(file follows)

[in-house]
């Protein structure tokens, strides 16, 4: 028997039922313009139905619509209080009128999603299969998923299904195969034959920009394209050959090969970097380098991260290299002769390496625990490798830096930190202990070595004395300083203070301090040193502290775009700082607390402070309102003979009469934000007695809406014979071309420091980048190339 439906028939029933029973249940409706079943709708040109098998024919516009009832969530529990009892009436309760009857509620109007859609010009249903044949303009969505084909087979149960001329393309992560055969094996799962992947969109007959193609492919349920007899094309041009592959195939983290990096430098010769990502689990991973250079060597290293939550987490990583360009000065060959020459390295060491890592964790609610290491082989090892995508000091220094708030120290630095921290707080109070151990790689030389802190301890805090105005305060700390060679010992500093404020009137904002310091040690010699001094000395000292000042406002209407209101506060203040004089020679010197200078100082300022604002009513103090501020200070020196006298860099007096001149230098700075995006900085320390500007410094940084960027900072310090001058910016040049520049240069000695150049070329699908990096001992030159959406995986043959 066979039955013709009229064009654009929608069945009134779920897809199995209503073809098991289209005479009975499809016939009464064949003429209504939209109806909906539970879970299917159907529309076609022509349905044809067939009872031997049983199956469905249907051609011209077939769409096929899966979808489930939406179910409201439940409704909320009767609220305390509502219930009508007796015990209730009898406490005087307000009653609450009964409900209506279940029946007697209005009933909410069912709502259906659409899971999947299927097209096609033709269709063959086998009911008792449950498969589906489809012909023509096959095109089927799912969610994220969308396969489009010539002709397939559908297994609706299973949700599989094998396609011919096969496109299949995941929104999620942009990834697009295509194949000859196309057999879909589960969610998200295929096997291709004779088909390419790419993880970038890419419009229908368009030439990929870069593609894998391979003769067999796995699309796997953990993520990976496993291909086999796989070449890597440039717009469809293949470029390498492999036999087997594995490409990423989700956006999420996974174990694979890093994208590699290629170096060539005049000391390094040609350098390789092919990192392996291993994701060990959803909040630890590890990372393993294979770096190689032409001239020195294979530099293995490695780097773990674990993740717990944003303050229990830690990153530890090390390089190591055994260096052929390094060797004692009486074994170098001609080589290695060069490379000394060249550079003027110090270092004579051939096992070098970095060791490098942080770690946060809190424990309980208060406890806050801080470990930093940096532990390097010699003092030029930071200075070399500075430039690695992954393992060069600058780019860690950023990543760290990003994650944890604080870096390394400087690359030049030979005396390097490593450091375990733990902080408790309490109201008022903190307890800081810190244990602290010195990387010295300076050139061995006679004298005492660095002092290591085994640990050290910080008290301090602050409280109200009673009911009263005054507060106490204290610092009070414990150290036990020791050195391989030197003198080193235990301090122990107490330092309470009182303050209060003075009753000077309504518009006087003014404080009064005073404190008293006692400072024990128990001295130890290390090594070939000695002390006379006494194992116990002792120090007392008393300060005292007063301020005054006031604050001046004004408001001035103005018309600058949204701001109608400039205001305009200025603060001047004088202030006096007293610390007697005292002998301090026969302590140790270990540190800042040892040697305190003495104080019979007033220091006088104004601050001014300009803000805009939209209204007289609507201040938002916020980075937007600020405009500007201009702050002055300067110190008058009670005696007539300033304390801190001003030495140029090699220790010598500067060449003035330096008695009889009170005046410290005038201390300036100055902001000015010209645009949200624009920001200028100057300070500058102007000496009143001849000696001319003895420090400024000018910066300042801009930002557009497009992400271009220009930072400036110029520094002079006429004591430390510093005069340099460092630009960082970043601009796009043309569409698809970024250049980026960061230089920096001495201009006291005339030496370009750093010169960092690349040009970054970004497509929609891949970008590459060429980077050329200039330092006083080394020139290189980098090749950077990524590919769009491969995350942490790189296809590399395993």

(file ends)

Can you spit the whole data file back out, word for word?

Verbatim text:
[in-house]
């Protein structure tokens, strides 16, 4: 028997039922313009139905619509209080009128999603299969998923299904195969034959920009394209050959090969970097380098991260290299002769390496625990490798830096930190202990070595004395300083203070301090040193502290775009700082607390402070309102003979009469934000007695809406014979071309420091980048190339 439906028939029933029973249940409706079943709708040109098998024919516009009832969530529990009892009436309760009857509620109007859609010009249903044949303009969505084909087979149960001329393309992560055969094996799962992947969109007959193609492919349920007899094309041009592959195939983290990096430098010769990502689990991973250079060597290293939550987490990583360009000065060959020459390295060491890592964790609610290491082989090892995508000091220094708030120290630095921290707080109070151990790689030389802190301890805090105005305060700390060679010992500093404020009137904002310091040690010699001094000395000292000042406002209407209101506060203040004089020679010197200078100082300022604002009513103090501020200070020196006298860099007096001149230098700075995006900085320390500007410094940084960027900072310090001058910016040049520049240069000695150049070329699908990096001992030159959406995986043959 066979039955013709009229064009654009929608069945009134779920897809199995209503073809098991289209005479009975499809016939009464064949003429209504939209109806909906539970879970299917159907529309076609022509349905044809067939009872031997049983199956469905249907051609011209077939769409096929899966979808489930939406179910409201439940409704909320009767609220305390509502219930009508007796015990209730009898406490005087307000009653609450009964409900209506279940029946007697209005009933909410069912709502259906659409899971999947299927097209096609033709269709063959086998009911008792449950498969589906489809012909023509096959095109089927799912969610994220969308396969489009010539002709397939559908297994609706299973949700599989094998396609011919096969496109299949995941929104999620942009990834697009295509194949000859196309057999879909589960969610998200295929096997291709004779088909390419790419993880970038890419419009229908368009030439990929870069593609894998391979003769067999796995699309796997953990993520990976496993291909086999796989070449890597440039717009469809293949470029390498492999036999087997594995490409990423989700956006999420996974174990694979890093994208590699290629170096060539005049000391390094040609350098390789092919990192392996291993994701060990959803909040630890590890990372393993294979770096190689032409001239020195294979530099293995490695780097773990674990993740717990944003303050229990830690990153530890090390390089190591055994260096052929390094060797004692009486074994170098001609080589290695060069490379000394060249550079003027110090270092004579051939096992070098970095060791490098942080770690946060809190424990309980208060406890806050801080470990930093940096532990390097010699003092030029930071200075070399500075430039690695992954393992060069600058780019860690950023990543760290990003994650944890604080870096390394400087690359030049030979005396390097490593450091375990733990902080408790309490109201008022903190307890800081810190244990602290010195990387010295300076050139061995006679004298005492660095002092290591085994640990050290910080008290301090602050409280109200009673009911009263005054507060106490204290610092009070414990150290036990020791050195391989030197003198080193235990301090122990107490330092309470009182303050209060003075009753000077309504518009006087003014404080009064005073404190008293006692400072024990128990001295130890290390090594070939000695002390006379006494194992116990002792120090007392008393300060005292007063301020005054006031604050001046004004408001001035103005018309600058949204701001109608400039205001305009200025603060001047004088202030006096007293610390007697005292002998301090026969302590140790270990540190800042040892040697305190003495104080019979007033220091006088104004601050001014300009803000805009939209209204007289609507201040938002916020980075937007600020405009500007201009702050002055300067110190008058009670005696007539300033304390801190001003030495140029090699220790010598500067060449003035330096008695009889009170005046410290005038201390300036100055902001000015010209645009949200624009920001200028100057300070500058102007000496009143001849000696001319003895420090400024000018910066300042801009930002557009497009992400271009220009930072400036110029520094002079006429004591430390510093005069340099460092630009960082970043601009796009043309569409698809970024250049980026960061230089920096001495201009006291005339030496370009750093010169960092690349040009970054970004497509929609891949970008590459060429980077050329200039330092006083080394020139290189980098090749950077990524590919769009491969995350942490790189296809590399395993």